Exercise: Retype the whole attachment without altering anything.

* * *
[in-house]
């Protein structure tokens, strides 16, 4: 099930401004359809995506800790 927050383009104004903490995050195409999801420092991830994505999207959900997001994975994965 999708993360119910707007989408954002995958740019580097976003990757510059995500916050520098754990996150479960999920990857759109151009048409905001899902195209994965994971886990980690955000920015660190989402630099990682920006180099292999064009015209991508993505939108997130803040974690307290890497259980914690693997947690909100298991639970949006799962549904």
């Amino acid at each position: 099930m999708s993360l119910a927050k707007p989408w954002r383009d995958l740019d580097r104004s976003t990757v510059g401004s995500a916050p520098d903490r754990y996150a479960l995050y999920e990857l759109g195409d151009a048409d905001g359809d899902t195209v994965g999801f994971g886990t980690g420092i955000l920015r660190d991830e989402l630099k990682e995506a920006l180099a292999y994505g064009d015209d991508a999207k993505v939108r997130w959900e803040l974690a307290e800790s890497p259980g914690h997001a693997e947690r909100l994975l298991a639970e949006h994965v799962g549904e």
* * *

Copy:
[in-house]
């Protein structure tokens, strides 16, 4: 099930401004359809995506800790 927050383009104004903490995050195409999801420092991830994505999207959900997001994975994965 999708993360119910707007989408954002995958740019580097976003990757510059995500916050520098754990996150479960999920990857759109151009048409905001899902195209994965994971886990980690955000920015660190989402630099990682920006180099292999064009015209991508993505939108997130803040974690307290890497259980914690693997947690909100298991639970949006799962549904």
């Amino acid at each position: 099930m999708s993360l119910a927050k707007p989408w954002r383009d995958l740019d580097r104004s976003t990757v510059g401004s995500a916050p520098d903490r754990y996150a479960l995050y999920e990857l759109g195409d151009a048409d905001g359809d899902t195209v994965g999801f994971g886990t980690g420092i955000l920015r660190d991830e989402l630099k990682e995506a920006l180099a292999y994505g064009d015209d991508a999207k993505v939108r997130w959900e803040l974690a307290e800790s890497p259980g914690h997001a693997e947690r909100l994975l298991a639970e949006h994965v799962g549904e």